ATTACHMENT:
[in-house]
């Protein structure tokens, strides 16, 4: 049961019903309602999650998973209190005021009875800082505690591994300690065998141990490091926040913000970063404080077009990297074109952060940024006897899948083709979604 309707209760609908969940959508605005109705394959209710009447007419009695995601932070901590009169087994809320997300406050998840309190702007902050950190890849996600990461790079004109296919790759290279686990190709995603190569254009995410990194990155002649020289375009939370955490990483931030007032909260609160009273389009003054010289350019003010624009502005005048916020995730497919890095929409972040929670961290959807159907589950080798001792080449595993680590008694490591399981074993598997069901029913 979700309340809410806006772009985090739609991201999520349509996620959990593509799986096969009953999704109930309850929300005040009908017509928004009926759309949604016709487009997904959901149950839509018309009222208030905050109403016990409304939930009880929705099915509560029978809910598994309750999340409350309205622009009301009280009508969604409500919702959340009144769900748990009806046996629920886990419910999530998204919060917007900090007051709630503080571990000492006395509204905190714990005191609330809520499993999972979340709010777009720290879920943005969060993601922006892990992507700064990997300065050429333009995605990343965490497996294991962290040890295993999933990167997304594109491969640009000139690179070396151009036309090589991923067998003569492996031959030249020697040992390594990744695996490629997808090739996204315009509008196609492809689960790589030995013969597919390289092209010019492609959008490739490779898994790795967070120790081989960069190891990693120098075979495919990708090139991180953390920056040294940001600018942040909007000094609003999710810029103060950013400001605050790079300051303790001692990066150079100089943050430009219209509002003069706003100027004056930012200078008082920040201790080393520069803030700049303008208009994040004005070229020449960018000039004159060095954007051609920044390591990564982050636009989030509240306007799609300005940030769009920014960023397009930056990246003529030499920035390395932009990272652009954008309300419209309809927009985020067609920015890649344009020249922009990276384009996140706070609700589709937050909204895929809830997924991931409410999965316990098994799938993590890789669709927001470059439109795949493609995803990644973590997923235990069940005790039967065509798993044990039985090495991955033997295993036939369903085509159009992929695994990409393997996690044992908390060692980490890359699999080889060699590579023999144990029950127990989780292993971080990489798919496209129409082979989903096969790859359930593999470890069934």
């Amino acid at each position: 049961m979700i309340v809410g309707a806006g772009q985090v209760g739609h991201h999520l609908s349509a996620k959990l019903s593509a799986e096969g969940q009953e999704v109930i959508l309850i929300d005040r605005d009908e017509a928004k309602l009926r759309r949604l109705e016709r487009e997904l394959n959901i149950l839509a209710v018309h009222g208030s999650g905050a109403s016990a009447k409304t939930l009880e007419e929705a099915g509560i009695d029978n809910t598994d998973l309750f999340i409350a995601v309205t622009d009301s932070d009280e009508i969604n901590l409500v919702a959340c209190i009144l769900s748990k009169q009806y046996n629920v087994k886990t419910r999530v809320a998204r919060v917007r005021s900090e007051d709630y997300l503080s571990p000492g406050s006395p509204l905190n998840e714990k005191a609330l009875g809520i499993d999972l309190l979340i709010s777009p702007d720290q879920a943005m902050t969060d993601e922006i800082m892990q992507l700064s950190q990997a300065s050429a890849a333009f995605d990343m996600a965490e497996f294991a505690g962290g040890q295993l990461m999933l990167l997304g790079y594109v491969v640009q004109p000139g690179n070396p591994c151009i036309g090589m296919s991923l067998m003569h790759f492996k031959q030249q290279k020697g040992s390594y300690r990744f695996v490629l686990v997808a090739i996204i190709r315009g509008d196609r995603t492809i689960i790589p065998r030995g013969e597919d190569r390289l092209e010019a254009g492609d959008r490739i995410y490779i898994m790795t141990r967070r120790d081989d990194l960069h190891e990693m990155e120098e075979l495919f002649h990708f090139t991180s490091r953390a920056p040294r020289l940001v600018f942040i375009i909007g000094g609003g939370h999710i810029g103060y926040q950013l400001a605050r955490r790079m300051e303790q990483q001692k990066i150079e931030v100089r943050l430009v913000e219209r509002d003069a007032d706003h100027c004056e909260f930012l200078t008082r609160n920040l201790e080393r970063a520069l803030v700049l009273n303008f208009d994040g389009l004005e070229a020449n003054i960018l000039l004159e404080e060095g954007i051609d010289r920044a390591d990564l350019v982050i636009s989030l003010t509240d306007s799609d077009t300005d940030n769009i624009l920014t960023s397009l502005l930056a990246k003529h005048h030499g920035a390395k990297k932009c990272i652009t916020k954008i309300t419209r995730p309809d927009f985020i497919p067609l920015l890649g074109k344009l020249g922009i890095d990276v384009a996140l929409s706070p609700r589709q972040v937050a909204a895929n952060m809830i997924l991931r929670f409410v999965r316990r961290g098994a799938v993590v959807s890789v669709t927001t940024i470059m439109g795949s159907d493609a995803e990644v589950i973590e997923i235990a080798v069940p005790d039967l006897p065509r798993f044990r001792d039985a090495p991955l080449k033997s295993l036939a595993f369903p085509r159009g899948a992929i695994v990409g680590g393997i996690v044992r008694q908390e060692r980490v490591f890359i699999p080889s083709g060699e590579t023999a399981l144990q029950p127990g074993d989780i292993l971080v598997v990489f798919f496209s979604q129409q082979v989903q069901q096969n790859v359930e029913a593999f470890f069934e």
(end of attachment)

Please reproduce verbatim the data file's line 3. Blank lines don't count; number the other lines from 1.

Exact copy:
């Amino acid at each position: 049961m979700i309340v809410g309707a806006g772009q985090v209760g739609h991201h999520l609908s349509a996620k959990l019903s593509a799986e096969g969940q009953e999704v109930i959508l309850i929300d005040r605005d009908e017509a928004k309602l009926r759309r949604l109705e016709r487009e997904l394959n959901i149950l839509a209710v018309h009222g208030s999650g905050a109403s016990a009447k409304t939930l009880e007419e929705a099915g509560i009695d029978n809910t598994d998973l309750f999340i409350a995601v309205t622009d009301s932070d009280e009508i969604n901590l409500v919702a959340c209190i009144l769900s748990k009169q009806y046996n629920v087994k886990t419910r999530v809320a998204r919060v917007r005021s900090e007051d709630y997300l503080s571990p000492g406050s006395p509204l905190n998840e714990k005191a609330l009875g809520i499993d999972l309190l979340i709010s777009p702007d720290q879920a943005m902050t969060d993601e922006i800082m892990q992507l700064s950190q990997a300065s050429a890849a333009f995605d990343m996600a965490e497996f294991a505690g962290g040890q295993l990461m999933l990167l997304g790079y594109v491969v640009q004109p000139g690179n070396p591994c151009i036309g090589m296919s991923l067998m003569h790759f492996k031959q030249q290279k020697g040992s390594y300690r990744f695996v490629l686990v997808a090739i996204i190709r315009g509008d196609r995603t492809i689960i790589p065998r030995g013969e597919d190569r390289l092209e010019a254009g492609d959008r490739i995410y490779i898994m790795t141990r967070r120790d081989d990194l960069h190891e990693m990155e120098e075979l495919f002649h990708f090139t991180s490091r953390a920056p040294r020289l940001v600018f942040i375009i909007g000094g609003g939370h999710i810029g103060y926040q950013l400001a605050r955490r790079m300051e303790q990483q001692k990066i150079e931030v100089r943050l430009v913000e219209r509002d003069a007032d706003h100027c004056e909260f930012l200078t008082r609160n920040l201790e080393r970063a520069l803030v700049l009273n303008f208009d994040g389009l004005e070229a020449n003054i960018l000039l004159e404080e060095g954007i051609d010289r920044a390591d990564l350019v982050i636009s989030l003010t509240d306007s799609d077009t300005d940030n769009i624009l920014t960023s397009l502005l930056a990246k003529h005048h030499g920035a390395k990297k932009c990272i652009t916020k954008i309300t419209r995730p309809d927009f985020i497919p067609l920015l890649g074109k344009l020249g922009i890095d990276v384009a996140l929409s706070p609700r589709q972040v937050a909204a895929n952060m809830i997924l991931r929670f409410v999965r316990r961290g098994a799938v993590v959807s890789v669709t927001t940024i470059m439109g795949s159907d493609a995803e990644v589950i973590e997923i235990a080798v069940p005790d039967l006897p065509r798993f044990r001792d039985a090495p991955l080449k033997s295993l036939a595993f369903p085509r159009g899948a992929i695994v990409g680590g393997i996690v044992r008694q908390e060692r980490v490591f890359i699999p080889s083709g060699e590579t023999a399981l144990q029950p127990g074993d989780i292993l971080v598997v990489f798919f496209s979604q129409q082979v989903q069901q096969n790859v359930e029913a593999f470890f069934e």